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Backpacker Magazine – September 2011`

Saving Lives: Size Up the Scene and Identify Lethal Dangers

When an emergency strikes, your mind can go blank. These easy clues and rhymes will help you remember what do to first.

by: Steve Howe

PAGE 1 2

Identify Lethal Dangers | Size Up the Scene

Scan for immediate threats to life and use an alphabet cue—the letters A, B, C, D, and E—to focus and prioritize.

Head-tilt

Airway

>> Check Look for obstructions. If the victim is conscious and breathing, have him empty his mouth.

>> Treat If he’s not conscious or breathing, open his airway. If you’re not worried about possible spine damage (see “Decide about the spine,” below), open the airway with the head tilt/chin lift (A): Place one hand on the patient’s forehead and the other under his chin. Press and lift, extending the head and raising the chin. If you suspect a spinal injury, use the jaw thrust (B): Kneel behind the patient with your hands on both sides of his head. With your thumbs on the cheekbones and fingers gripping the jaw bone, lift the jaw forward and up. Both moves should lift the tongue (the most common obstruction) off the back of an unconscious person’s throat.

Breathing

>> Check Look, listen, and feel for a patient’s breath for 10 seconds. Position your cheek near the patient’s mouth and look down the midline of the chest.

>> Treat If there’s no breath and the airway is open, begin rescue breathing: 1. With one hand, hold the patient’s forehead and pinch his nose closed. 2. With the other hand, hold his mouth open and tilt the head (as above). Take a deep breath and seal your open mouth over the victim’s.* 3. Deliver a pair of two-second breaths into the lungs, watching the chest rise and fall. Deliver 10 to 12 breaths per minute.

Circulation

>> Check If a patient is breathing, blood is circulating. If you’re rescue breathing, check for the patient’s brachial pulse on his wrist, below the thumb. If you can’t find a pulse there, feel for the carotid (neck) pulse. Also, check under the body for signs of major blood loss; on porous ground, a lot of blood can drain without pooling.

>> Treat Stop any fast, high-volume bleeding, regardless of pulse; apply pressure to the wound or pressure points. No significant bleeding but still no pulse? Begin CPR. Find tips on CPR and locating pressure points at backpacker.com/firstaidcenter.

Decide about the spine

>> Check Evaluate the patient’s mechanism of injury (MOI)—ask him or look for clues to how he got hurt. There’s a possibility of spinal trauma if he fell from higher than two times head height; landed with a bend, twist, or arch in his spine; or rapidly decelerated from high speed. Take pulses in each hand and foot to check for circulation. If the victim is conscious, ask him to wiggle digits in each extremity.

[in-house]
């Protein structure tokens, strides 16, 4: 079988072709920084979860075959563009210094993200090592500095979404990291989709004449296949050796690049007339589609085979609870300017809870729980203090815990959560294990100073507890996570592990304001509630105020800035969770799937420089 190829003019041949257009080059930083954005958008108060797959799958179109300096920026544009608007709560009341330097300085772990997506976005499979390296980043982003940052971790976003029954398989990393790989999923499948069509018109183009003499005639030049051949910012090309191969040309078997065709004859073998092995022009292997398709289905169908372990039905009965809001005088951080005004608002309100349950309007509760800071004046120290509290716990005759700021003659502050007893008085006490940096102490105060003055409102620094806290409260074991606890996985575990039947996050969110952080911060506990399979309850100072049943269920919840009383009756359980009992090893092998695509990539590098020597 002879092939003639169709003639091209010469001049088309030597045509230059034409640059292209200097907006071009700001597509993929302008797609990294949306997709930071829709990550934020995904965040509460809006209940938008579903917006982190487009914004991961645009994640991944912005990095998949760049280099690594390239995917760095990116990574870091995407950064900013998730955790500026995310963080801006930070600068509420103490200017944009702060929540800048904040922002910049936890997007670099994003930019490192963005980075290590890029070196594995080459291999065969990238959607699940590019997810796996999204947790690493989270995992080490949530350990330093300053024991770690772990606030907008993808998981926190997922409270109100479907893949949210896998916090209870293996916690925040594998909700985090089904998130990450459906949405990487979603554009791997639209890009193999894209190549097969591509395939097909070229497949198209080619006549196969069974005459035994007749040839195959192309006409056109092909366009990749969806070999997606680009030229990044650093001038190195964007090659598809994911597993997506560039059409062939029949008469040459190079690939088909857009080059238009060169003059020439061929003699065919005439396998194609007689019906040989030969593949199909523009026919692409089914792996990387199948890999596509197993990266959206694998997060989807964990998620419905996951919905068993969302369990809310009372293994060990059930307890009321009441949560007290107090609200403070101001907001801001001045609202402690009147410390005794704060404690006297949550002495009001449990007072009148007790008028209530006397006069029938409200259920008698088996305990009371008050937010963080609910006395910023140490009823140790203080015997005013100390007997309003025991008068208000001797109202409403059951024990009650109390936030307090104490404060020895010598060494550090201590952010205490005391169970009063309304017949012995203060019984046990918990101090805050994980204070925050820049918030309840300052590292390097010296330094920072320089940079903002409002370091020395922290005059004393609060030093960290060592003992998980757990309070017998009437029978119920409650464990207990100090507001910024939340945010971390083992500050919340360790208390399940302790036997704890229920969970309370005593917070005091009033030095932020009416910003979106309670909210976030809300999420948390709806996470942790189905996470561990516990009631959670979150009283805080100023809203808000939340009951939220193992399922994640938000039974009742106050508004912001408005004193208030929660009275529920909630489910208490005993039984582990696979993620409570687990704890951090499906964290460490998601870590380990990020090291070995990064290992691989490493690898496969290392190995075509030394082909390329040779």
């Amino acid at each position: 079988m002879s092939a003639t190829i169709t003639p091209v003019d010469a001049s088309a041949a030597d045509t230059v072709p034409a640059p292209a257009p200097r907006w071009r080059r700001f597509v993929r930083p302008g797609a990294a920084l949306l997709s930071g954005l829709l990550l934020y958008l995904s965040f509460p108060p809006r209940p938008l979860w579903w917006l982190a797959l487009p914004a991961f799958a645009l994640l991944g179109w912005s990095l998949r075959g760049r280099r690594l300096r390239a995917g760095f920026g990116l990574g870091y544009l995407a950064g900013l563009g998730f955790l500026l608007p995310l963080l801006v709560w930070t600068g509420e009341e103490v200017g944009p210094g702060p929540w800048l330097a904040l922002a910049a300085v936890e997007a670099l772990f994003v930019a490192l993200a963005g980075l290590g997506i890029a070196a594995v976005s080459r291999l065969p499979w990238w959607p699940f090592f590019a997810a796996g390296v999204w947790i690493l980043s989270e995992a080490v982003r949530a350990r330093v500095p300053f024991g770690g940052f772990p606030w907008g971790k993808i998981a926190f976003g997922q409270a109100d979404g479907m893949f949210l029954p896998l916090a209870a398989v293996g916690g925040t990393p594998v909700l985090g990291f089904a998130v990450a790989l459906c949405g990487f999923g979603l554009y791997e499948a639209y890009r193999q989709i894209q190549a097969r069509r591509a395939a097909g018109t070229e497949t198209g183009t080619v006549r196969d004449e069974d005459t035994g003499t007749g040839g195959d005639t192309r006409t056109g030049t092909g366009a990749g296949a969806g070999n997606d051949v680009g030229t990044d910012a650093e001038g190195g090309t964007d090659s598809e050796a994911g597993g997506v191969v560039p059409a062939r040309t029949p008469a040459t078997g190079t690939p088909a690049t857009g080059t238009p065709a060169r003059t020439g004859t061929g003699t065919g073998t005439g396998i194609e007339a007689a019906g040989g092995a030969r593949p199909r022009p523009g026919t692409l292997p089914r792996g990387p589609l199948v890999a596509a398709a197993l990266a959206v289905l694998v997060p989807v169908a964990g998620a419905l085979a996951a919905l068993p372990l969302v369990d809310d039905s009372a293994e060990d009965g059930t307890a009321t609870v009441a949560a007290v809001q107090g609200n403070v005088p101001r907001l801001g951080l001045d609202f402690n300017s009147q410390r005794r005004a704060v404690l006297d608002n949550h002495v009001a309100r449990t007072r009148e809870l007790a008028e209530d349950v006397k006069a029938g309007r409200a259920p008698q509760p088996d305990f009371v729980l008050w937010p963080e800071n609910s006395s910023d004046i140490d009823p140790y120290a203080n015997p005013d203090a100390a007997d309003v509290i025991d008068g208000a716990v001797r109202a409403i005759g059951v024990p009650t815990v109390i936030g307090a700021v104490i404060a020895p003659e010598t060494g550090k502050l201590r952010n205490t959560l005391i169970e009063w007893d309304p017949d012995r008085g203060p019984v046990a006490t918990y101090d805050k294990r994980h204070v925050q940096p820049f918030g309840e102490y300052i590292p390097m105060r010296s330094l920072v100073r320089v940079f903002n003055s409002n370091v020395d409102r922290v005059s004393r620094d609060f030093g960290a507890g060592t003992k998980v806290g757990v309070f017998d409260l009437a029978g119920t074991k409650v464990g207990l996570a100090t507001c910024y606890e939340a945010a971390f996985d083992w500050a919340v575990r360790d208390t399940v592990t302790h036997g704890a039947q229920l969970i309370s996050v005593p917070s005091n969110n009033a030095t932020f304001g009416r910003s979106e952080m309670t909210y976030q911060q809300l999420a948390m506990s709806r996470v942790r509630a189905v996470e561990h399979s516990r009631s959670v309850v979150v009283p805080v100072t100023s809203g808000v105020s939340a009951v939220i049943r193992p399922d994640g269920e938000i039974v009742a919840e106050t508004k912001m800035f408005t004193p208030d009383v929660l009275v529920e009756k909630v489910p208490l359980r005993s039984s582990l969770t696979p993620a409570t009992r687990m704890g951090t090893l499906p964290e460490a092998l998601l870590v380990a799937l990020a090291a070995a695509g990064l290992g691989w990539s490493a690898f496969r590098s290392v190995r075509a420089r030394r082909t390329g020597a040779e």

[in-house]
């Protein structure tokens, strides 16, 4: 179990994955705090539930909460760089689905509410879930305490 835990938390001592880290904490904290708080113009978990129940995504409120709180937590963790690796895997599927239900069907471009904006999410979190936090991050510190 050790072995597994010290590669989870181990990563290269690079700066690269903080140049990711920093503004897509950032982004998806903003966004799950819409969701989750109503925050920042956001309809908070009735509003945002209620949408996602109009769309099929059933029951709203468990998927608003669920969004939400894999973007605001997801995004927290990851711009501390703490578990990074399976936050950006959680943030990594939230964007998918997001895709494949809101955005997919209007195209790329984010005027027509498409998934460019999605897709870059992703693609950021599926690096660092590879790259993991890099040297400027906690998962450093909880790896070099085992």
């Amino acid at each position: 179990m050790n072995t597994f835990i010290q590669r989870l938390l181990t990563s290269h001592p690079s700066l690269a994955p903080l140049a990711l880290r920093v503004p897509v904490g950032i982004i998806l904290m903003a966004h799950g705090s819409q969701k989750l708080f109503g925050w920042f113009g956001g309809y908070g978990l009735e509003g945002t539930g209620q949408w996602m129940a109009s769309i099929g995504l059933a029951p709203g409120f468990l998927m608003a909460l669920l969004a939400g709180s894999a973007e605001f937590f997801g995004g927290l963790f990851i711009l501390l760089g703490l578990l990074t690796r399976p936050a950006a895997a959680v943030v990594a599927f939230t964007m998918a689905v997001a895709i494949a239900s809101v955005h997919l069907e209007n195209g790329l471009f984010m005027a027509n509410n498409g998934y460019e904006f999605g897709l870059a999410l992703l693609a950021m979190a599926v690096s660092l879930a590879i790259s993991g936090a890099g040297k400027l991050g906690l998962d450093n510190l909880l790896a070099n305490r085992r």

>> Treat If MOI hints at a spinal injury, immobilize the patient’s head and neck until you can do a focused spine assessment. Have a helper hold the head still, or if you’re alone, brace the head in place with padded rocks or weighted packs.

hand stabilizationExpose injuries/Environment

>> Check Expose injuries: Check all injuries at skin level to eliminate the possibility of a life-threatening bleed. Environment: Look for hazards (like rising water or lightning) that may intensify over time.

>> Treat Expose injuries: Stop major bleeds, and plug a sucking chest wound with an airtight dressing. Environment: If imminent hazards exist, roll the patient onto a tarp and drag him to safety; or, if you have five or more rescuers, BEAM him (an acronym for body elevate and move). Use multiple hands to stabilize and carry the patient’s body.

*Pros pack a seven-ounce CPR mask to protect themselves from contamination.


PAGE 1 2

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READERS COMMENTS

Moveon
May 30, 2012

It's important information and very usufull.
Thanks

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Nov 23, 2011

Hey

Samantha Paul
Nov 23, 2011

i was kidding:)

Samantha Paul
Nov 23, 2011

hi there im here because i want a boyfriend:)

YOUR WORST NIGHTMARE
Nov 23, 2011

:O! =))

dulton
Nov 23, 2011

:) hi there:p

Nathan
Nov 10, 2011

Thanks.

someone
Nov 10, 2011

Thanks

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Nov 10, 2011

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Nov 10, 2011

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Nathan
Sep 30, 2011

If the patient is unresponsive you check the carotid first. Also, the pulse at the wrist is the radial not brachial and it's above the thumb anatomically. On a chest wound you seal three sides of the bandage so trapped air can escape but cant suck in.

Al St. Aubin
Sep 25, 2011

It is possible for the heart to be beating while you are not breathing. You check the airway first then sheck for heartbeat.

Bob Hansen/Pathfinder1
Sep 23, 2011

Interesting article, and I have a question...isn't getting the heart beating (CPR)usually done before rescue breathing?

Thanks.

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